The Environmental Protection Administration (EPA) Thursday said it plans to develop a proposed rule requiring companies who make chemical substances and mixtures used in hydraulic fracturing (fracking) to report data on the chemicals.

The agency’s action, which was published in the Federal Register (FR) Thursday, comes nearly two years after Earthjustice and 114 other organizations petitioned the EPA (in August 2011) to require manufacturers and processors of oil and gas exploration and production chemical substances and mixtures to maintain certain records and submit reports on those records; submit to EPA existing health and safety studies related to E&P chemical substances and mixtures; and report information on significant adverse reactions to human health or the environment alleged to have been caused by E&P chemical substances and mixtures.

EPA denied the groups’ petition for an extended review of all chemicals used in the E&P process under the Toxic Substance Control Act (TSCA) because it was too broad. “The petitioners’ request is overly broad, and they have not demonstrated that the broad rule they requested is necessary,” the agency said. However, by virtue of partially granting the TSCA request, the EPA said it plans to initiate an advanced notice of proposed rulemaking (ANOPR) under TSCA to obtain data on chemical substances and mixtures used in fracking.

The proposal would bypass oil and gas producers and go directly to the chemical manufacturers. Questions to producers about the chemicals they are using are often met with the response that the producers don’t know the exact chemical mix they are using because it was a private formula provided by the manufacturers.

Although the EPA has partially granted the TSCA petition, it said it “is not committing to a specific rulemaking outcome…Our expectation is that the TSCA proposal would focus on providing aggregate pictures of the chemical substances and mixtures used in hydraulic fracturing. This would not duplicate, but instead [would] complement, the well-by-well disclosure programs of the states.”

The EPA informed the petitioners of its decision in November 2011, but it did not spell out the reason for the split decision until Thursday.

“EPA, other federal agencies and states have focused attention on hydraulic fracturing due to specific concerns raised about this practice, and most of the incidents and information sources referenced in the petition pertain to hydraulic fracturing. EPA believes information-collection under TSCA could significantly advance the federal government’s understanding of potential risks associated with this practice.”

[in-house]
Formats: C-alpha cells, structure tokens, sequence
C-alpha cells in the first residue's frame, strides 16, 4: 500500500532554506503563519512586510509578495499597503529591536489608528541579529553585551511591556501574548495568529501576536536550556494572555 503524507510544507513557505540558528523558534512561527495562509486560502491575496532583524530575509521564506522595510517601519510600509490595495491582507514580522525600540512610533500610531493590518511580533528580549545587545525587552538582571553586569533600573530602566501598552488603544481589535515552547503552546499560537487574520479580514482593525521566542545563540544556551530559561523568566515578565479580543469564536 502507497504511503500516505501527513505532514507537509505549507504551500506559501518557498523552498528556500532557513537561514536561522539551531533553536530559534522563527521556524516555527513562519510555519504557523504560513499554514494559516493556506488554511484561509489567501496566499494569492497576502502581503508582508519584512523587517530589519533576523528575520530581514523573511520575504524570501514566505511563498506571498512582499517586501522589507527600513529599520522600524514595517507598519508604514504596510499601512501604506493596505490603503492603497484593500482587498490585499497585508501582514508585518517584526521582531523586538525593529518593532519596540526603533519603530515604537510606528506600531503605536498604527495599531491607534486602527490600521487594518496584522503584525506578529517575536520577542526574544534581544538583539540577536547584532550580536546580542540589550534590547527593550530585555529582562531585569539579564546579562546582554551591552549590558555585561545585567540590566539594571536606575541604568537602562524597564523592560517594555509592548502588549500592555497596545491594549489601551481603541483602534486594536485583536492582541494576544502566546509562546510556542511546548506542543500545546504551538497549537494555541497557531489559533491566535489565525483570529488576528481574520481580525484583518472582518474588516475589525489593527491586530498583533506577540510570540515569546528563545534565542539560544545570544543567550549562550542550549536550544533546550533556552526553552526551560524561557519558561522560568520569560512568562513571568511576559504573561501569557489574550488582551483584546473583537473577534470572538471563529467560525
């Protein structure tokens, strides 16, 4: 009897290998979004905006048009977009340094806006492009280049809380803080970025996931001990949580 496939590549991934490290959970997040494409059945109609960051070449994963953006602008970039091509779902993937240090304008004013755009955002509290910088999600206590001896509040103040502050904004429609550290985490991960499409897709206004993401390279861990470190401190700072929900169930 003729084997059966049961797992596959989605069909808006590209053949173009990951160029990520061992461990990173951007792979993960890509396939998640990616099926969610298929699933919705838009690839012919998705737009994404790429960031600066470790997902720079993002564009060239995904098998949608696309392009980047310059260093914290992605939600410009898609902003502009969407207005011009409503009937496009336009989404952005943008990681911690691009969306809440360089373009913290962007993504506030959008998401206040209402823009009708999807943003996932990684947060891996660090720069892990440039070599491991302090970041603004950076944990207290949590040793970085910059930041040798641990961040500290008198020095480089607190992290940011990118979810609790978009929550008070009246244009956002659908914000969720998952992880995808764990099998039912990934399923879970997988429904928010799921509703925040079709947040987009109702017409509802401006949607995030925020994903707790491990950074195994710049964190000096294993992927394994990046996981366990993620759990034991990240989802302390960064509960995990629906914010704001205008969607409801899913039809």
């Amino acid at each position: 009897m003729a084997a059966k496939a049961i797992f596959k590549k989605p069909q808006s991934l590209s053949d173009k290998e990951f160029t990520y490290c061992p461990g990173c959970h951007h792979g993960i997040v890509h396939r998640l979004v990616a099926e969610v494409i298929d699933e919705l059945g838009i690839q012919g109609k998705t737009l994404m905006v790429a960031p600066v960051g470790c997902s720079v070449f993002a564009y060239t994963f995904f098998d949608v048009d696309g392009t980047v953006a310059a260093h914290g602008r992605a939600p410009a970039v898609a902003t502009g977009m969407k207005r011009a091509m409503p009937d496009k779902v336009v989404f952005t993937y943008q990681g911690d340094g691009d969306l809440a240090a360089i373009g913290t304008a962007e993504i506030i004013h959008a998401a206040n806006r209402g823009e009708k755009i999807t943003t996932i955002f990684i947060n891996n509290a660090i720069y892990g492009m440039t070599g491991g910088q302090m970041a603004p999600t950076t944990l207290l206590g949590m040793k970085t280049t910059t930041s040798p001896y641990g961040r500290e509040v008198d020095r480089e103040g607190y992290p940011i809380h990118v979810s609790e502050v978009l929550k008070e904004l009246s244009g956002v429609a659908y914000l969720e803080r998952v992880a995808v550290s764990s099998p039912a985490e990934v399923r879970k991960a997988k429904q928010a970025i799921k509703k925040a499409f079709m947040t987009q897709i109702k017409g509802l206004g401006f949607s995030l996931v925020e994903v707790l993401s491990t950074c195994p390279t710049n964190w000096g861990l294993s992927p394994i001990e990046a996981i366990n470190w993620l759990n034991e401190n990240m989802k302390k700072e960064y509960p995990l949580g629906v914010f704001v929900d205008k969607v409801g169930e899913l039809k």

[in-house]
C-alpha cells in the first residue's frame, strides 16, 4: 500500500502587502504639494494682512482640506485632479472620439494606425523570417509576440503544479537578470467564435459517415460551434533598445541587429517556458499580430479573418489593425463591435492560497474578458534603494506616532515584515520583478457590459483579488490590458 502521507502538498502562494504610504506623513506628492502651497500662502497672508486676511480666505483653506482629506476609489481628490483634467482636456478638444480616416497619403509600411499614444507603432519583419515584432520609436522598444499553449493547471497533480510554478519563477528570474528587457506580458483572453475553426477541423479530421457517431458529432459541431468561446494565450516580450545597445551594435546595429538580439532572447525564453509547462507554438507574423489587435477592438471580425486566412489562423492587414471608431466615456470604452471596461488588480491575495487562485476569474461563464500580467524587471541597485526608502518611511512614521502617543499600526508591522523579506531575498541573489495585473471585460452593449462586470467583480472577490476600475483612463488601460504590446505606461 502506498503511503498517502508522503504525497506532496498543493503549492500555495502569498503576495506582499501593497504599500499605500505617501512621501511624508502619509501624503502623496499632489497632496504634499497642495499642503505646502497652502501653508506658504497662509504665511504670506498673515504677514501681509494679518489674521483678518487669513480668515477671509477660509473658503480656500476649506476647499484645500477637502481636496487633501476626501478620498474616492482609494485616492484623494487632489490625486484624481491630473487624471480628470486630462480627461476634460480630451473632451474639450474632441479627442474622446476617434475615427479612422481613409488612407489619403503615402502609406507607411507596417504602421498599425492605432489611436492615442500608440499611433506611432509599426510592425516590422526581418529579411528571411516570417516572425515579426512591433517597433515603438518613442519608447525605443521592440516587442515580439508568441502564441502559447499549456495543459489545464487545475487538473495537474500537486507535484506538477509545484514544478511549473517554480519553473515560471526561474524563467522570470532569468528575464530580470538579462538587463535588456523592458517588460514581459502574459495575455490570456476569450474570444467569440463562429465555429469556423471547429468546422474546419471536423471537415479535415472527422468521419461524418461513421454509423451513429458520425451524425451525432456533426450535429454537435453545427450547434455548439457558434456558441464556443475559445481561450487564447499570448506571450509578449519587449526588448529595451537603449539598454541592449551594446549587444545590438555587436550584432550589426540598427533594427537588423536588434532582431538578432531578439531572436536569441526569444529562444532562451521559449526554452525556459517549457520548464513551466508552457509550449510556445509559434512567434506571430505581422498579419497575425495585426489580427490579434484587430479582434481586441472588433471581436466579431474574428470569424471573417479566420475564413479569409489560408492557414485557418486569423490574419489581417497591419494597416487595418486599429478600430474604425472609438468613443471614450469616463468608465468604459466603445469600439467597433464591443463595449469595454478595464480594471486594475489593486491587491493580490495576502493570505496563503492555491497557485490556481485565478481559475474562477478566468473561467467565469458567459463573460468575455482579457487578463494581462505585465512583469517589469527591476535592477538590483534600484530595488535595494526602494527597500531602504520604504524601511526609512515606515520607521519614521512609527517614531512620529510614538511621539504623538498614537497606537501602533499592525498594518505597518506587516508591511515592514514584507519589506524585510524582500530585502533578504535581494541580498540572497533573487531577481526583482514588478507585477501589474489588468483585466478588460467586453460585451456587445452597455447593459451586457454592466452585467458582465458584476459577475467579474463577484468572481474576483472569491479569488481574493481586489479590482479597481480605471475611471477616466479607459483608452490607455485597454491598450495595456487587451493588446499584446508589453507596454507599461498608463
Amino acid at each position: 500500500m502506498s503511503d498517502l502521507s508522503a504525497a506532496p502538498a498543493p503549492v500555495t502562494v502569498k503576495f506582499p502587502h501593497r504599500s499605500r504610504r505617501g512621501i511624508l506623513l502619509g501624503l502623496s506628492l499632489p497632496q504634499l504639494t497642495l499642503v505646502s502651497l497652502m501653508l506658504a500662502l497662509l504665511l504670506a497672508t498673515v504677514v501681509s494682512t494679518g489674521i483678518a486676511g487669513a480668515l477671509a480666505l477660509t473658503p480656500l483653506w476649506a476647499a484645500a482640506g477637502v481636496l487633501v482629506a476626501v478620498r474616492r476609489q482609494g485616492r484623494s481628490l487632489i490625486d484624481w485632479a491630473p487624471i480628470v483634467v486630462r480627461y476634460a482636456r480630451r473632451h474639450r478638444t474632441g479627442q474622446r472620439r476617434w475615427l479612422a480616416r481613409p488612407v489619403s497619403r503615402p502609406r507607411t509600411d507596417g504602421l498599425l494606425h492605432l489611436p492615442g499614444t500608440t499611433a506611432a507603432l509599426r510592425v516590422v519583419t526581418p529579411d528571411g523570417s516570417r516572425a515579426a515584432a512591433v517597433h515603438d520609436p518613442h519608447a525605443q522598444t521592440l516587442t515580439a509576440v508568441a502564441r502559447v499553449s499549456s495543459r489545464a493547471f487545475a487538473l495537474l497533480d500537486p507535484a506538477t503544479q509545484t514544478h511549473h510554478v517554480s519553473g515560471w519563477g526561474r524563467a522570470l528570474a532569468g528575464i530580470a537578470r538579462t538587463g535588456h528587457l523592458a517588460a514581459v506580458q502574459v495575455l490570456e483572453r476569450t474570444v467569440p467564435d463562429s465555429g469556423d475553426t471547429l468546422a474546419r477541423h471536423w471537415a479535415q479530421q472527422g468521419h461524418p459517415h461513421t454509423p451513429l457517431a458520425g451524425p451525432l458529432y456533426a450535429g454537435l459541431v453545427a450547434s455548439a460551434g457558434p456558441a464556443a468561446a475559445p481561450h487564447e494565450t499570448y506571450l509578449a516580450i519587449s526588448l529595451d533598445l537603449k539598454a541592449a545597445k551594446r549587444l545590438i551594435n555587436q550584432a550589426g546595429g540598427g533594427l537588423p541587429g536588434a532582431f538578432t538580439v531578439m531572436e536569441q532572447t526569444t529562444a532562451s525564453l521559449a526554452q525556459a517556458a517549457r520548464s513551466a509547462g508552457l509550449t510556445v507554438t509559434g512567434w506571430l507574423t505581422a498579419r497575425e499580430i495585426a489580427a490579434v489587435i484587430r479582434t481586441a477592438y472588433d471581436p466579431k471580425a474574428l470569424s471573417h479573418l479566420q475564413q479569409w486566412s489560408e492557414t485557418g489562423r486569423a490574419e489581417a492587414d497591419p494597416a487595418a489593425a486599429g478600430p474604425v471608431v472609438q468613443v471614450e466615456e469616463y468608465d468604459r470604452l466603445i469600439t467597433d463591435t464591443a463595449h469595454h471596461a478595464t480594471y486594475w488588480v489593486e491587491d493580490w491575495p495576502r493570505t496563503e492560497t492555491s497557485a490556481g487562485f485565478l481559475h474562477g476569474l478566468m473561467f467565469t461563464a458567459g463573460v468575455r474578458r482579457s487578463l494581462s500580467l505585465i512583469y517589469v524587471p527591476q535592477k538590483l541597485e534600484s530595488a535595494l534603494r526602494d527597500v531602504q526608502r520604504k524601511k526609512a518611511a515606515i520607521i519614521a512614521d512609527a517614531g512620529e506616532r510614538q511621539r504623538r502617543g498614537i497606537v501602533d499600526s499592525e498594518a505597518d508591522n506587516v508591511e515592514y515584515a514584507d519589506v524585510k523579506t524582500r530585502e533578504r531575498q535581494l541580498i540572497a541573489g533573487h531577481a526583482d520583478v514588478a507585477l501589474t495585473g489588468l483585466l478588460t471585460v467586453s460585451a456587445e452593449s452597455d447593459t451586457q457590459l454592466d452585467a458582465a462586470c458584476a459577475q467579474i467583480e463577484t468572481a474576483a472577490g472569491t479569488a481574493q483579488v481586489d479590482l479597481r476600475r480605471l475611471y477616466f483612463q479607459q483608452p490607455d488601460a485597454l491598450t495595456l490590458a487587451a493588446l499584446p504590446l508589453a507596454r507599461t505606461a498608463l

The EPA said it already has broad regulations in place under TSCA requiring periodic reporting of extensive information with respect to chemical substances, including chemicals substances used in the E&P industry.

The petitioners requested that the agency develop a rule under TSCA requiring manufacturers and processors of E&P chemical substances and mixtures to develop test data to evaluate the toxicity and potential for health and environmental impacts. “EPA is denying this request as the petitioners have not set forth sufficient facts to support their assertions,” it said.

The EPA further shot down the petitioners’ claim that the industry data available to the EPA administrator “is insufficient to permit a reasoned evaluation of the health and environmental effects of all E&P chemical substances and mixtures, or that testing is necessary to develop such information.”

Moreover, the petitioners “have not shown that all E&P chemical substances and mixtures may present an unreasonable risk…Although petitioners provided examples of spills and releases and cited existing databases collecting health effects data, they did not show that any individual chemical substances or mixture, or the entire class of chemical substances and mixtures used in all phases of the E&P industry, may present an unreasonable risk.”

Meanwhile, the EPA continues to carry out its multi-year assessment of the potential impacts of fracking on drinking water resources. A report on the findings is expected to be finalized in 2016. The draft report is scheduled to be released for comment and peer review in late 2014. An interim update, the “Study of the Potential Impact of Hydraulic Fracturing on Drinking Water Resources,” was published in 2012, but it was found to be heavily flawed in an independent study by the Battelle Memorial Institute.